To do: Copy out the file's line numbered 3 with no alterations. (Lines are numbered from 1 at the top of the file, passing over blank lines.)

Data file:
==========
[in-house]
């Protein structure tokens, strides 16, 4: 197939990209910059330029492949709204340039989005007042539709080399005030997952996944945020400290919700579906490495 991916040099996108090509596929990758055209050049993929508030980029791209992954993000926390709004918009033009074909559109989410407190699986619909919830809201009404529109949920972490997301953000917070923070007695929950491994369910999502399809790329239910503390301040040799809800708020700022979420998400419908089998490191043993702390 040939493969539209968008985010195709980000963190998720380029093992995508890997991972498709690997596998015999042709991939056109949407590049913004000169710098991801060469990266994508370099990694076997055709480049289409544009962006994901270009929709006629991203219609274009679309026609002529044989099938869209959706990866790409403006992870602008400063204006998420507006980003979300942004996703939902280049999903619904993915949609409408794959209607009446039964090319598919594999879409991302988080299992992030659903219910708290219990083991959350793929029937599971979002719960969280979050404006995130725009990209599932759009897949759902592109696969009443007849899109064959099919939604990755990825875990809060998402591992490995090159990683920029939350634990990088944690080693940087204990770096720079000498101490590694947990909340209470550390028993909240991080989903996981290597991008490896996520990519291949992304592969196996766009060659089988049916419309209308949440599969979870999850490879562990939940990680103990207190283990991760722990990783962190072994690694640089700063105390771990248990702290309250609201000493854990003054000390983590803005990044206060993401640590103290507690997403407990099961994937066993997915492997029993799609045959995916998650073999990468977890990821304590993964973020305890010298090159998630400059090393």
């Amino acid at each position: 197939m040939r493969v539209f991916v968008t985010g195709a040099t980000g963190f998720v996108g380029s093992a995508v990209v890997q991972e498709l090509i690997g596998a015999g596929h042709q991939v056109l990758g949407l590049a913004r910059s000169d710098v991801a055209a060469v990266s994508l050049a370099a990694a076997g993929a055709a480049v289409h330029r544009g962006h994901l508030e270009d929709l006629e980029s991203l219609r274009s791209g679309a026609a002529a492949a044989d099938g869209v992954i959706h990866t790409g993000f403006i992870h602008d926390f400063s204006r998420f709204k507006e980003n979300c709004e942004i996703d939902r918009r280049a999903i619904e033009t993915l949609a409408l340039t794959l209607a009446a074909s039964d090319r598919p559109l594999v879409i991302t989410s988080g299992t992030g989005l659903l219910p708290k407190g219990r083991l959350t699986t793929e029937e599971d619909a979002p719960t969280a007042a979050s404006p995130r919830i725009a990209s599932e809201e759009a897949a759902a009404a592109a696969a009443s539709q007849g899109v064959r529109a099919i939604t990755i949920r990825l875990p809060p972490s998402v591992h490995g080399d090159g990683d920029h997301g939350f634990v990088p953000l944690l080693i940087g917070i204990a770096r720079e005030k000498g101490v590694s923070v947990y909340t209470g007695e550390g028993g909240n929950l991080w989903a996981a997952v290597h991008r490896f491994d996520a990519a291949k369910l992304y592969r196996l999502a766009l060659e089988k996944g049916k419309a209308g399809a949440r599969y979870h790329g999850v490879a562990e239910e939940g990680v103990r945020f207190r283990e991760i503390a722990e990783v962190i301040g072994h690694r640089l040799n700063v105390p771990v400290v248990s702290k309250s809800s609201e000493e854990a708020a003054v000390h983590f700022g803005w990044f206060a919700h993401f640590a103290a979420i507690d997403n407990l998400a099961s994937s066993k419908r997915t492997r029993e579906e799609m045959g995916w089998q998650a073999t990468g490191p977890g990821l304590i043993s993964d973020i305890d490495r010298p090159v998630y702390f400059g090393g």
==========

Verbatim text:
């Amino acid at each position: 197939m040939r493969v539209f991916v968008t985010g195709a040099t980000g963190f998720v996108g380029s093992a995508v990209v890997q991972e498709l090509i690997g596998a015999g596929h042709q991939v056109l990758g949407l590049a913004r910059s000169d710098v991801a055209a060469v990266s994508l050049a370099a990694a076997g993929a055709a480049v289409h330029r544009g962006h994901l508030e270009d929709l006629e980029s991203l219609r274009s791209g679309a026609a002529a492949a044989d099938g869209v992954i959706h990866t790409g993000f403006i992870h602008d926390f400063s204006r998420f709204k507006e980003n979300c709004e942004i996703d939902r918009r280049a999903i619904e033009t993915l949609a409408l340039t794959l209607a009446a074909s039964d090319r598919p559109l594999v879409i991302t989410s988080g299992t992030g989005l659903l219910p708290k407190g219990r083991l959350t699986t793929e029937e599971d619909a979002p719960t969280a007042a979050s404006p995130r919830i725009a990209s599932e809201e759009a897949a759902a009404a592109a696969a009443s539709q007849g899109v064959r529109a099919i939604t990755i949920r990825l875990p809060p972490s998402v591992h490995g080399d090159g990683d920029h997301g939350f634990v990088p953000l944690l080693i940087g917070i204990a770096r720079e005030k000498g101490v590694s923070v947990y909340t209470g007695e550390g028993g909240n929950l991080w989903a996981a997952v290597h991008r490896f491994d996520a990519a291949k369910l992304y592969r196996l999502a766009l060659e089988k996944g049916k419309a209308g399809a949440r599969y979870h790329g999850v490879a562990e239910e939940g990680v103990r945020f207190r283990e991760i503390a722990e990783v962190i301040g072994h690694r640089l040799n700063v105390p771990v400290v248990s702290k309250s809800s609201e000493e854990a708020a003054v000390h983590f700022g803005w990044f206060a919700h993401f640590a103290a979420i507690d997403n407990l998400a099961s994937s066993k419908r997915t492997r029993e579906e799609m045959g995916w089998q998650a073999t990468g490191p977890g990821l304590i043993s993964d973020i305890d490495r010298p090159v998630y702390f400059g090393g």